If we could tell a tale, in the glimmer of the ice,
what tale would we tell?
What story would suffice?
Would it be a story, of love, or of war?
Would it be a sad soldier, knocking at the door?
Or a fine maiden, all aglow with delight,
to see that her loved one, made it home
Love would endure, in this tale in the ice,
and heal the wounds, in the heart of the knight. GRB
Use your mind, but never sacrifice your heart.
Decease of winter.
Decay left behind.
A lonely house, in darkness lies!
in moon light’s shadow.
Mourning, in silence,
By Georgianna Rivard Bravo
…seventy years ago, my dad was riding in a tank into a village called Mirfield, (Belgium?). He and his fellow soldiers were off to clear the village of Germans. Although at first there was no evidence of the enemy, shortly they appeared, and there was some contact that went on. This is towards the end of the Bulge. Division 1 was Richard’s unit of combat. Their job was to clean out any remnants of enemy soldiers, lurking in the abandoned buildings, on the landscape. As I sit in the comfort of my home in the 21st century, I reflect upon the pain and discomfort Richard had to endure during war. In his entry of this day, he talks about the bitter cold temperatures they had to sleep in, in barns, and sties, where they unknowingly awoke to melting pig shit beneath them. He speaks at one point of his battle with diarrhea, during combat, and how he would have to relieve himself every 15 minutes, which entailed jumping out of a fox hole to a barn in the midst of German threat in the air. If he did not take care of this duty, the alternative was soiling his pants and there would be no replacement for his clothing. Yet he describes this event with comic relief as his rushing in and out of the hole provided amusement for his fellow comrades. This description reveals an aspect of our author, I saw many times in his life and that was his unabashed willingness to relinquish his pride in dire situations of necessity. He was always willing to gamble with his dignity when it meant giving himself wholly to another person, even if he became the butt of someone else’s laughter. Bearing his soul at all cost was something people really loved about him. I think it has to do with his place in growing up. With regards to the war, the whole package of obstacles, physical and emotional begin to add up, and in our mind should conjure an unimaginably dismal state of existence to live in, although, I am sure there are worse. The remarkable side to all this, are the words Richard uses to describe this time in his life. He had an incredible will to endure and survive, whatever came his way, and he did this with deep faith, with hopes for a positive outcome. He was an eternal optimist, a true Don Quijote. An example for all of us, who feel down in the dumps, and think there is no way out. In reading Richard’s words, one can find, there is always room to dream.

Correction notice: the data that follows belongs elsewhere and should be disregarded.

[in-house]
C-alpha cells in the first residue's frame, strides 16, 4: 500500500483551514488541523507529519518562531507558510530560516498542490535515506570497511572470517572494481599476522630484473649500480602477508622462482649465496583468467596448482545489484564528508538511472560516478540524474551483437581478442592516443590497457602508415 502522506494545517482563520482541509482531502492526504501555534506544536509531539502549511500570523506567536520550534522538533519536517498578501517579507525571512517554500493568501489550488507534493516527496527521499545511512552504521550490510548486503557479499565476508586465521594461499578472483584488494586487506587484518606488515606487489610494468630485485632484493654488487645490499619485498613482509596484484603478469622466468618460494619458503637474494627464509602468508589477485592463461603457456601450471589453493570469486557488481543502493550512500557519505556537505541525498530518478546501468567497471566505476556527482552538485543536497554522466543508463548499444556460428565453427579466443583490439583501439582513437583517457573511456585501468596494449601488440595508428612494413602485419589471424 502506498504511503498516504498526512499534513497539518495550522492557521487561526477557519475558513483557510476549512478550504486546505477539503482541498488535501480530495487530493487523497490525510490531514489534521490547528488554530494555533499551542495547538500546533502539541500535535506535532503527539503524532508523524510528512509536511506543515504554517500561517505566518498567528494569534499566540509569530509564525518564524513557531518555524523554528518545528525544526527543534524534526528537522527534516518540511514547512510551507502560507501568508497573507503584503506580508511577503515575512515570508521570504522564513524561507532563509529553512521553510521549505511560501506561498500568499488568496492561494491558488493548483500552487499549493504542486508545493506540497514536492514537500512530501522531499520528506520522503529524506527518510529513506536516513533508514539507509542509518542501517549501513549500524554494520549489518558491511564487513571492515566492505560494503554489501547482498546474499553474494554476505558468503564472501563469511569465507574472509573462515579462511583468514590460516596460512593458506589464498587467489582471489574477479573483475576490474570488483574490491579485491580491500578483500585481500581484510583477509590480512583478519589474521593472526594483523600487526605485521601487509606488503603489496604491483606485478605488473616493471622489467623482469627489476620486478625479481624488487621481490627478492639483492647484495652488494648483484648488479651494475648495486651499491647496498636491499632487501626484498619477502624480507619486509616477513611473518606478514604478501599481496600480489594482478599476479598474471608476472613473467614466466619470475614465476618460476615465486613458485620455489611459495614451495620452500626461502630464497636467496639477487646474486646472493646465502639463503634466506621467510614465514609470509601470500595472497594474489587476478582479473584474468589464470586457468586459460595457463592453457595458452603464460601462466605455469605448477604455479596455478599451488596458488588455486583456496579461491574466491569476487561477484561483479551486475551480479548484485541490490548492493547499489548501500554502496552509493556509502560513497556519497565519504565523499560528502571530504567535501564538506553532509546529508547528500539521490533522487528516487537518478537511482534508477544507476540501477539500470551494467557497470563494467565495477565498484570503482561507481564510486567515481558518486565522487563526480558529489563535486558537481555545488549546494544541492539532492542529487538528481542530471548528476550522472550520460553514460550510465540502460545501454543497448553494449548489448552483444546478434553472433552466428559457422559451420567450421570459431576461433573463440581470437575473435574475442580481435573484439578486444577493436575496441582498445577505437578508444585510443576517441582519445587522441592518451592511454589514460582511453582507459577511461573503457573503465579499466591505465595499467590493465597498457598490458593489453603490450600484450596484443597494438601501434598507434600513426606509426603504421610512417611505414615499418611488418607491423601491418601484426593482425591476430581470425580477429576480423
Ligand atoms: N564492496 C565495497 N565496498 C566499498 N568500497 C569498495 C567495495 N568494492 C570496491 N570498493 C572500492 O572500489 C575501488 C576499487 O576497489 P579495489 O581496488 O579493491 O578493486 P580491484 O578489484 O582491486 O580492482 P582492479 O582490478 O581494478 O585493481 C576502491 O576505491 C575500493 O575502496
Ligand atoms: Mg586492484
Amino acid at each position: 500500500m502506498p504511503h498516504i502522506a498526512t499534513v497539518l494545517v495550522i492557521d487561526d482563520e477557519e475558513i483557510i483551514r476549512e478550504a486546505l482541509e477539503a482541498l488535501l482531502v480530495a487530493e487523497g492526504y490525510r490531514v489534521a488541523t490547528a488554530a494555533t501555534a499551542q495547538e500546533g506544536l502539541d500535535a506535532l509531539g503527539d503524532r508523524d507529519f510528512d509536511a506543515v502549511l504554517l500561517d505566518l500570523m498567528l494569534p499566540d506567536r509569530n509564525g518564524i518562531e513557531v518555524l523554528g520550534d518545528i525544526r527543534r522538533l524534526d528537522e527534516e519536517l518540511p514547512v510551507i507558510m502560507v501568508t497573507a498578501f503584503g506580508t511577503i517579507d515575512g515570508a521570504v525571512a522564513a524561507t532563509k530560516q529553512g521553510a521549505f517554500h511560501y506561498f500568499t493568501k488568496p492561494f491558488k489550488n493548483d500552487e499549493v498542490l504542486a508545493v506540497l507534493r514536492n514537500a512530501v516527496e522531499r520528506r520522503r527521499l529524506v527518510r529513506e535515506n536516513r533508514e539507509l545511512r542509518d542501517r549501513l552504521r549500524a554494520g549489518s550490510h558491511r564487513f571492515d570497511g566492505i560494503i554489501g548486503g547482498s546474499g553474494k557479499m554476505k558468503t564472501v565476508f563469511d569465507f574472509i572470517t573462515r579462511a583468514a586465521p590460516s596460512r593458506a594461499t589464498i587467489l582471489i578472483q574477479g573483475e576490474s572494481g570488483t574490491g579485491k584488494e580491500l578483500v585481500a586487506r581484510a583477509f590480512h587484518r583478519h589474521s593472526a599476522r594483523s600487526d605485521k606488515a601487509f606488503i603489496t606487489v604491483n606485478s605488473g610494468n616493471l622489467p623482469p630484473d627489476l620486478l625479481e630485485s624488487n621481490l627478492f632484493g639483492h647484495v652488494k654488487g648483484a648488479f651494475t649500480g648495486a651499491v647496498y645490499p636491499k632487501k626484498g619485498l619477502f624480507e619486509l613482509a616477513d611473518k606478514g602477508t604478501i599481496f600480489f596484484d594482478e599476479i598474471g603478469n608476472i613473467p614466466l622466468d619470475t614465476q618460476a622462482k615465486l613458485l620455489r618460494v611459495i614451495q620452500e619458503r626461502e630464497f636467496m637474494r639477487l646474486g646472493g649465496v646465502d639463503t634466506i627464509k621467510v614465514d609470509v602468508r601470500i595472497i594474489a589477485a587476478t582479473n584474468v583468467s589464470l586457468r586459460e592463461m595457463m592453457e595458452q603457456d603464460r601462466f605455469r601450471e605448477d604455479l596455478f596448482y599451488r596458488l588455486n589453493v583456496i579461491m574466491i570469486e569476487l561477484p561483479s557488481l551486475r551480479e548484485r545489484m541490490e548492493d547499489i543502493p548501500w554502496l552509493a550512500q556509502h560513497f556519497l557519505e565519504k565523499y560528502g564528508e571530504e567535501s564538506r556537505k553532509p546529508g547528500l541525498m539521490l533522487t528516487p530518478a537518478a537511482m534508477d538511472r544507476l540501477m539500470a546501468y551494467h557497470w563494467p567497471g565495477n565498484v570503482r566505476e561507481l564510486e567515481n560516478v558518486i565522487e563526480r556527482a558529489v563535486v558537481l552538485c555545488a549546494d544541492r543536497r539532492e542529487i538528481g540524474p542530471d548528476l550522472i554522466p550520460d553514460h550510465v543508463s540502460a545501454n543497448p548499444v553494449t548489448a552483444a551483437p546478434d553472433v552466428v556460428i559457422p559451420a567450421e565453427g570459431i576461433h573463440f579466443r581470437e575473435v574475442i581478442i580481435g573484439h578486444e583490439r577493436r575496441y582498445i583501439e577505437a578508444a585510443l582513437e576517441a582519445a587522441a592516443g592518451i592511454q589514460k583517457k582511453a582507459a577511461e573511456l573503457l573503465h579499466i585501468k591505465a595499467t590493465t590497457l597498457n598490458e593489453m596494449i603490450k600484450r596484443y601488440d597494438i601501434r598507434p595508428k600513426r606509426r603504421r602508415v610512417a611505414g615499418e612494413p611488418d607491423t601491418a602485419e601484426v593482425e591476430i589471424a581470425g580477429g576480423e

This is the stand, where the kids and I used to buy strawberries from a young Russian girl, named Olga. She dreamed of being a ballerina and sold strawberries to make money, and pay for her lessons. Summer after summer, the stand, sat by the roadside, in the field. You could pick your own if you wanted, or just buy them from Olga. Then, one summer, the business closed down, Olga was gone, and the field went fallow. Year after year, it stood there, empty and all alone, with sun, rain and snow beating down. Despite the wear and tear, it had to take, there was some comfort in seeing it by the roadside, as I passed by. It brought back sweet memories of picking strawberries with my kids, and talking to Olga, about her dance.
Recently, I drove by, and all that was sitting there was a huge refrigerator, a garbage can, and a couple of stools in a junk heap. There was no stand! I returned the next day, and decided to walk down the lane, behind the white house, where there is a small old barn, and some old sheds. This is something I always wanted to do, because I had spotted the buildings from afar and hoped to get up close. Not looking for anything in particular, lo and behold, there was the Stand! She was intact, and proudly occupying a piece of land, as if to say, “Look at me! I have a new home.” I must say, her new home is a much better place than the field, as she is now protected better, from the elements of weather, and the brutality of the passing seasons.
Although, it sure made me happy to see, that someone gave the stand a new home, I wonder, what happened to Olga, and if she is still dancing, just like her stand, is still standing. Maybe someday I will run into her again, or maybe her path will unknowingly cross, with that of my children. Perhaps, they will dance beside each other in a park in St. Petersburg, on a warm rainy afternoon. These are mysterious and mystical happenings one can only imagine. There is a chance they will come true, and a chance they won’t. If they do, it’s nice to think that it was the stand, that brought them together, and the love they had for buying and selling strawberries, as well as for dance.